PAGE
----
The first book dedicated to the career of one of New York’s most successful and prolific yet forgotten architects. Ralph Walker shaped New York’s skyline during the Roaring Twenties, from the iconic Barclay-Vesey Telephone Building at 140 West Street to the luxurious Irving Trust bank tower at 1 Wall Street in the heart of the city’s financial district. Walker was a master of modern ornament, using his skills as a designer to 'humanize' the skyscraper and the city itself.In 1957, a New York Times headline proclaimed Walker 'architect of the century,' an honor bestowed by his fellow architects celebrating his 'brilliance' as a philosopher and a humanitarian. Walker shaped the Chicago and New York World’s Fairs of the 1930s and became an outspoken advocate for his vision of a humane American city. Across the fifty years of his practice, Walker remained dedicated to defining a modern architecture from the dramatic towers of the dense city to the serene landscapes of the suburbs. Ralph Walker: Architect of the Century is the first monograph to present this forgotten vision of twentieth-century architecture.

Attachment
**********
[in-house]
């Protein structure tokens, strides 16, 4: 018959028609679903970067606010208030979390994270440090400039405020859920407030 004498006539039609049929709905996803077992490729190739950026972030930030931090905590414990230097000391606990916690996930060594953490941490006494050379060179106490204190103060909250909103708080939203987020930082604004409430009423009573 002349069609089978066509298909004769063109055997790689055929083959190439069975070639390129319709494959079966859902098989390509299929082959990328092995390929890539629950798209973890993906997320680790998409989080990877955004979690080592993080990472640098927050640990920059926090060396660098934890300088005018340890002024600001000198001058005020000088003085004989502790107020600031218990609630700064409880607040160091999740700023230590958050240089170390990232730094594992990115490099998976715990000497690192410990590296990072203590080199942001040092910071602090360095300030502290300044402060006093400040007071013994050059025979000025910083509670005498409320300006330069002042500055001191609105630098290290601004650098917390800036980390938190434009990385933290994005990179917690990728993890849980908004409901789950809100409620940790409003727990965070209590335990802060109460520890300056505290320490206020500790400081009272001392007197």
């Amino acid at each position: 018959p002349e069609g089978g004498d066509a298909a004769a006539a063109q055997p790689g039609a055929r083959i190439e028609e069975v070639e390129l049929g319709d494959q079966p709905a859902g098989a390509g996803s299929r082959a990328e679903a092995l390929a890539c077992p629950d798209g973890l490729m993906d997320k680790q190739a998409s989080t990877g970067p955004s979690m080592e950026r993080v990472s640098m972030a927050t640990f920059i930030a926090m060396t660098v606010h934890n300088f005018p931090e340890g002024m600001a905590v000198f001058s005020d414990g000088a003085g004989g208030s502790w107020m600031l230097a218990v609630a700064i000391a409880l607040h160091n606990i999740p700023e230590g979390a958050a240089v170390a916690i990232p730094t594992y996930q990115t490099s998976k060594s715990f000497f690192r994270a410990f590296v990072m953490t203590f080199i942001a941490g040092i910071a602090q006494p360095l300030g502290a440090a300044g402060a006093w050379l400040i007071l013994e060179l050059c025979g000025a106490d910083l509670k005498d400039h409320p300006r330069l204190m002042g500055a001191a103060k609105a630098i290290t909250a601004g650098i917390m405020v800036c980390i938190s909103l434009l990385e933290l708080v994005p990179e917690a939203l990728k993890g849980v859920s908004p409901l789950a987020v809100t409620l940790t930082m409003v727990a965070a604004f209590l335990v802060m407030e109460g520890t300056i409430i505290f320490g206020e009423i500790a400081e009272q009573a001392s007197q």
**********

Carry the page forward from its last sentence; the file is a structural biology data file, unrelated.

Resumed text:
* > Kathryn E. Holliday teaches architectural history and theory at the University of Texas at Arlington, where she is the director of the David Dillon Center for Texas Architecture. Her previous book is the award-winning Leopold Eidlitz: Architecture and Idealism in the Gilded Age.